Reflections on “Imitatio” as an Educational Ideal of English Humanism
Medieval and Early Modern English Studies. vol. 12 (2004 ) No. 1
This study of “imitatio” in the works of English humanists attempts to examine the relationship between the Renaissance theory of “imitatio” and the educational ideal of English humanism and how it manifests itself in practice. In order to discuss the educational ideals of English Humanism, we need to begin by first examining the meaning and concerns related to the term “Humanism.” Subjected to copious definitions, Humanism can most readily be grasped as a system of education which curriculum was the adaptation of newly discovered or revived pagan/classical learning by means of rote, precept, and exercise, the covering term for which was “imitatio.” The Humanists absorption with the imitation of classical learning, however, was more than mere transmission and establishment of texts but rather embraces a new/renewed mode of perception that rejects the ideological stability which distinguished the Middle Ages.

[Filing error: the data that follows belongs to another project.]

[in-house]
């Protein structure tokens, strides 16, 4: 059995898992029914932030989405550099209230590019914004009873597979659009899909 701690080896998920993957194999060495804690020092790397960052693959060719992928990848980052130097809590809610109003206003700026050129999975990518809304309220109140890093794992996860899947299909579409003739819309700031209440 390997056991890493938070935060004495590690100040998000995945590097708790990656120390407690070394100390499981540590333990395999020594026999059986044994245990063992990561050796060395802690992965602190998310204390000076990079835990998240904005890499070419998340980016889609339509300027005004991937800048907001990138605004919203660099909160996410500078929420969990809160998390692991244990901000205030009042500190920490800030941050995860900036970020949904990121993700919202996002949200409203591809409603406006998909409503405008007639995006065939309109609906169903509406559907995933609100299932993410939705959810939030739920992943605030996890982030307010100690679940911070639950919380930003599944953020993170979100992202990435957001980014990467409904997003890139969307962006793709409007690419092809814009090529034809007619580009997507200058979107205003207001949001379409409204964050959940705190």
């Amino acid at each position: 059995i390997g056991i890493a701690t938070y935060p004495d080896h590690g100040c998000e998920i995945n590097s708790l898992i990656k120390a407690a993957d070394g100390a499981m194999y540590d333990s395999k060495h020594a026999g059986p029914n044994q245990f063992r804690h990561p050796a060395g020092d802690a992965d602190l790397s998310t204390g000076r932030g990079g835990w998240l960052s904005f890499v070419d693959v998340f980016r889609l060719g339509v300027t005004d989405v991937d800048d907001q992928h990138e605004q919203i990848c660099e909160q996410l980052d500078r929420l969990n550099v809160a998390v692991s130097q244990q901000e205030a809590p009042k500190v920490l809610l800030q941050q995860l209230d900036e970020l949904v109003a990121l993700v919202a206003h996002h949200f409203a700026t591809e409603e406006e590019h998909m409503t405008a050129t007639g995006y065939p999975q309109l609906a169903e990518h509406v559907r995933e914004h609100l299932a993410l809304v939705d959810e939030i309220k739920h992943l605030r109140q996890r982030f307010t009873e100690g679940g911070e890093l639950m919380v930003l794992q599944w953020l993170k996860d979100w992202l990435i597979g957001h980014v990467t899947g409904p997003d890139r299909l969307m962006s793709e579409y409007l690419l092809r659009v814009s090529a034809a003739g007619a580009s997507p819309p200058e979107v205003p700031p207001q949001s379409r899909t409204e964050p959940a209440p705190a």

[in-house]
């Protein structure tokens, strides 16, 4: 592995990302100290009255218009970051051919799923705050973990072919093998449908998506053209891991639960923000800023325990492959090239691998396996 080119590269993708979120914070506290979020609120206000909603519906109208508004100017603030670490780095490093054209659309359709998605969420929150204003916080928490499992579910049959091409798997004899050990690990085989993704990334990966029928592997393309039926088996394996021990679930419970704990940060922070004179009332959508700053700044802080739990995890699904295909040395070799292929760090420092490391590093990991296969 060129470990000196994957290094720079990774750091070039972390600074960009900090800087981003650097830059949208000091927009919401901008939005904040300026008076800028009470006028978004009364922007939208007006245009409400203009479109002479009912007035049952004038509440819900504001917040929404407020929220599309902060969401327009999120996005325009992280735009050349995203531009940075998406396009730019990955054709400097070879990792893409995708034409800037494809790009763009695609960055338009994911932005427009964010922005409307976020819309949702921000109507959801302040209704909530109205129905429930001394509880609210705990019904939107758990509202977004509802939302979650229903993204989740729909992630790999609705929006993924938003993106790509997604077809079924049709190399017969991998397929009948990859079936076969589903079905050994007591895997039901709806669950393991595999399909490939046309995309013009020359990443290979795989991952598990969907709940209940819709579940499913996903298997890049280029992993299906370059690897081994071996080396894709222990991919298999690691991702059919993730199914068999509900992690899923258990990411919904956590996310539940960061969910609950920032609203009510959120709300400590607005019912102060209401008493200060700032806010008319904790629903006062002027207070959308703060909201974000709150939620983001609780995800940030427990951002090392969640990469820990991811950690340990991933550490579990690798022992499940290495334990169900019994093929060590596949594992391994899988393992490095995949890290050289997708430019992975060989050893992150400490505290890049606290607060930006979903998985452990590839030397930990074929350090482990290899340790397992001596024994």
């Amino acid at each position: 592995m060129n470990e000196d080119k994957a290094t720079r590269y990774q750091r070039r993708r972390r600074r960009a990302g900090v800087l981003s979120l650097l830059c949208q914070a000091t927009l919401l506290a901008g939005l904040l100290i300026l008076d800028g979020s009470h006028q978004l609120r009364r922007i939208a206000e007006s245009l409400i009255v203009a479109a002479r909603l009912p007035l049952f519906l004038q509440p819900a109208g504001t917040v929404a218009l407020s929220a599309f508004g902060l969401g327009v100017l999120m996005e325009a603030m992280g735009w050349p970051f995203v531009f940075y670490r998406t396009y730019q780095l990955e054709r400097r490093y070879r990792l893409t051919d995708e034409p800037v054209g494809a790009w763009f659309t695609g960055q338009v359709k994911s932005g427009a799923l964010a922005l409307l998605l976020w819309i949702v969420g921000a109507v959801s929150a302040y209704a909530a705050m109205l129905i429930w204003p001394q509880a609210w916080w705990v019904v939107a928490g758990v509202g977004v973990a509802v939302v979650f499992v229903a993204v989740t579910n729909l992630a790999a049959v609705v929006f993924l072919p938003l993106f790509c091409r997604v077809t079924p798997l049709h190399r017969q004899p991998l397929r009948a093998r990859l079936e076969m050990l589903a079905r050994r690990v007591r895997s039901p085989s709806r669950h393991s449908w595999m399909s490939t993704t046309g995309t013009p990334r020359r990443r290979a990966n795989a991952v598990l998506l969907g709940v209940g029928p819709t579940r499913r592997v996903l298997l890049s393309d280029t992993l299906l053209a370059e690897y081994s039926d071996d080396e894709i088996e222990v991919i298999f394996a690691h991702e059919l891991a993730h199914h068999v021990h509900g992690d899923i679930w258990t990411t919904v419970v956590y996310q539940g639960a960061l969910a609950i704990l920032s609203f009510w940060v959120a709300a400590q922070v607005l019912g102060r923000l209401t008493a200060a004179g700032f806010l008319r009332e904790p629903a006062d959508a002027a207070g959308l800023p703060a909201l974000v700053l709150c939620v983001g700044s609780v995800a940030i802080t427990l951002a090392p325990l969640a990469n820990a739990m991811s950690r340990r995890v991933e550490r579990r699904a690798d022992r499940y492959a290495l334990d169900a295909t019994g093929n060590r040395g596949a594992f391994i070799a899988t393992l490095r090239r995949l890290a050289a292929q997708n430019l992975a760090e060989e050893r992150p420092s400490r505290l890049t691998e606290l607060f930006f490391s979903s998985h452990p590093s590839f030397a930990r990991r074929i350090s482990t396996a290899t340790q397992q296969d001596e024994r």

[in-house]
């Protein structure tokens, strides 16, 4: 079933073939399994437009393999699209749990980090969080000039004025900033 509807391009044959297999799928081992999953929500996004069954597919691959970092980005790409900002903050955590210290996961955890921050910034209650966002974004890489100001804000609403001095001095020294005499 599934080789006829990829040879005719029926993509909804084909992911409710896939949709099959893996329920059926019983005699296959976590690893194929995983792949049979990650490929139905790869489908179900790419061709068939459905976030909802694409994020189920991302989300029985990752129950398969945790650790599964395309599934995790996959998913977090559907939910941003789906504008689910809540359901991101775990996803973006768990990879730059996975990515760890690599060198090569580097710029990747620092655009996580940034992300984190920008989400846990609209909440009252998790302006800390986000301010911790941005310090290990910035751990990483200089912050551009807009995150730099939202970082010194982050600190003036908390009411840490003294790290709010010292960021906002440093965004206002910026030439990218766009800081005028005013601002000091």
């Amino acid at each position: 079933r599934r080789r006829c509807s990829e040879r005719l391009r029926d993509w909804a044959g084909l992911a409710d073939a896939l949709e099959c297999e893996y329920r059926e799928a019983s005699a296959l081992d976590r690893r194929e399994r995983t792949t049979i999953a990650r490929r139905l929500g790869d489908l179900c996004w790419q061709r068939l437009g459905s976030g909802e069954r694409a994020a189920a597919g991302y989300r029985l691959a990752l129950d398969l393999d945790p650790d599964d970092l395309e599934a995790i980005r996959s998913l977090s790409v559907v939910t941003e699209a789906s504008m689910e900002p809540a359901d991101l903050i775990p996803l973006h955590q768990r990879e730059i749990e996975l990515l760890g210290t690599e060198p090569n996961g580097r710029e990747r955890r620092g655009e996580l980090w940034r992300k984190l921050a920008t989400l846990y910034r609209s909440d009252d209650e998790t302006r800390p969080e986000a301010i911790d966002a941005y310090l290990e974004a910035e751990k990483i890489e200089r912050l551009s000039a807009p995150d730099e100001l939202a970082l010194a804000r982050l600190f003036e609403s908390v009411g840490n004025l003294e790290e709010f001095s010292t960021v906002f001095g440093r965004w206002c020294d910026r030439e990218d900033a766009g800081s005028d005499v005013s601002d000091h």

Before the introduction of Humanism into the fifteenth-century England, Christianity was arguably the guiding principal in the land. And, in the Christian scheme of things, all goals, ostensibly if not in reality, were “other-worldly.” The dominant experience of the medieval period was one of the ideas of contemptus mundi, this life as a preparation for the next and of a fundamental immutability. The stars were fixed in their spheres, and God’s creation was harmonious, stable, hierarchical. The humanists on the other hand, had a strong sense of discontinuity with their immediate past. As Thomas M. Greene points out, there was a clear break, during the Renaissance, away from medieval notions of identity as fixed, part of a collective such as social class or religious community and toward an idea of the “flexible self.” An optimistic ideal of autonomy was at work: not only could self-“formation” take place but also “transformation” could be striven for. According to Green, there was also the impulse for transformation-a “vertical” (as opposed to “horizontal”) flexibility that transcends human limitations-at work. Furthermore, this belief in the possibility of humanist “formation” continued to hold sway throughout most of the sixteenth century (Greene, 241-64).